# How do you use the Rational Root Theorem to find all the roots of x^3 + 9x^2 + 19x – 4 = 0?

Aug 23, 2016

The roots are: $- 4$ and $\frac{- 5 \pm \sqrt{29}}{2}$

#### Explanation:

$f \left(x\right) = {x}^{3} + 9 {x}^{2} + 19 x - 4$

By the rational roots theorem any rational zeros of $f \left(x\right)$ are expressible in the form $\frac{p}{q}$ for integers $p , q$ with $p$ a factor of the constant term $- 4$ and $q$ a divisor of the coefficient $1$ of the leading term.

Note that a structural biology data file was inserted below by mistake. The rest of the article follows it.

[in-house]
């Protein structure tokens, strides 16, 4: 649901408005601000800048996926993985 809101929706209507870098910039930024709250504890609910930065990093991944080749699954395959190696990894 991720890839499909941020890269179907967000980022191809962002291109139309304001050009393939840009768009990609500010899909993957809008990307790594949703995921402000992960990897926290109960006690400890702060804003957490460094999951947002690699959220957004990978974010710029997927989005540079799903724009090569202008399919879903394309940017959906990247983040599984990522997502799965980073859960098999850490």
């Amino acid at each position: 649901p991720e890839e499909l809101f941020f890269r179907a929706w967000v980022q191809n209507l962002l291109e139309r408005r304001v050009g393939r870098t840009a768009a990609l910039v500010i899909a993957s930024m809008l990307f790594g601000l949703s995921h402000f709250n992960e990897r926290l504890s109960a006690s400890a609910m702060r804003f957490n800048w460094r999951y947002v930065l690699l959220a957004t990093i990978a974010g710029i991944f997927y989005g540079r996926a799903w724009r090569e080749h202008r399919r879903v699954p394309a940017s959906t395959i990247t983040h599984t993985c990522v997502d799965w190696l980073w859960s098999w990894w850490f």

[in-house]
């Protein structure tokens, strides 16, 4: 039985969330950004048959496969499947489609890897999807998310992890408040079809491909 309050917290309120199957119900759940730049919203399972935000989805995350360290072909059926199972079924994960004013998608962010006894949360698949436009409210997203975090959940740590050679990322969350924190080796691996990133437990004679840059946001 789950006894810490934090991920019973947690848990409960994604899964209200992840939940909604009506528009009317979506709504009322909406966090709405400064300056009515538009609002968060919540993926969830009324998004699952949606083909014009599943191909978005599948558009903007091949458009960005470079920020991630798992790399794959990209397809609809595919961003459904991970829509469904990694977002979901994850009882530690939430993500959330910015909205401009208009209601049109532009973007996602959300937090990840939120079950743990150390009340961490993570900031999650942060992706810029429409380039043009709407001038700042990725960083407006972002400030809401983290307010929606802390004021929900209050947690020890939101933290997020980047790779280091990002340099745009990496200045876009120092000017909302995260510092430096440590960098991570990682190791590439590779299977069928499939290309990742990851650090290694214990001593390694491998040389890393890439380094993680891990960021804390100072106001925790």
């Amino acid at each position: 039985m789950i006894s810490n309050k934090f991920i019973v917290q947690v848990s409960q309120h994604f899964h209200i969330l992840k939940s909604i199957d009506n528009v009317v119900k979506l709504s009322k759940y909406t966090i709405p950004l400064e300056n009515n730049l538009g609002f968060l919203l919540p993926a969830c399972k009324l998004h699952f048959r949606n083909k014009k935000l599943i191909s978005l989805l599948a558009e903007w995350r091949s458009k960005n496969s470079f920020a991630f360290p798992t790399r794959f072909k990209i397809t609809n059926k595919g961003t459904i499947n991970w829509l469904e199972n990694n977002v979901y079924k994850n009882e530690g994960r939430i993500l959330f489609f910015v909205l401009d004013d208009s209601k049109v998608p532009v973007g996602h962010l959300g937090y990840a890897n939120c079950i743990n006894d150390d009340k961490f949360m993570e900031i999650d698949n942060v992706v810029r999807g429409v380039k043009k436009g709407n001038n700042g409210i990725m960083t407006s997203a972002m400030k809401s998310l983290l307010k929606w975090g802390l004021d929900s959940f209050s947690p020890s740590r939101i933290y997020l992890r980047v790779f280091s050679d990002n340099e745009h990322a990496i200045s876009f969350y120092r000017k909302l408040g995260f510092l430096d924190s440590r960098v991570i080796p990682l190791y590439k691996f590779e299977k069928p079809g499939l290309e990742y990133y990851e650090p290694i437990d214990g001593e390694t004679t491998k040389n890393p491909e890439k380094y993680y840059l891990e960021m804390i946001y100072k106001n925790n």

That means that the only possible rational zeros are:

$\pm 1 , \pm 2 , \pm 4$

Trying each in turn, we find:

$f \left(- 4\right) = - 64 + 9 \left(16\right) + 19 \left(- 4\right) - 4 = - 64 + 144 - 76 - 4 = 0$

So $x = - 4$ is a zero and $\left(x + 4\right)$ a factor:

${x}^{3} + 9 {x}^{2} + 19 x - 4 = \left(x + 4\right) \left({x}^{2} + 5 x - 1\right)$

$x = \frac{- 5 \pm \sqrt{{5}^{2} - 4 \left(1\right) \left(- 1\right)}}{2 \cdot 1}$
$= \frac{- 5 \pm \sqrt{29}}{2}$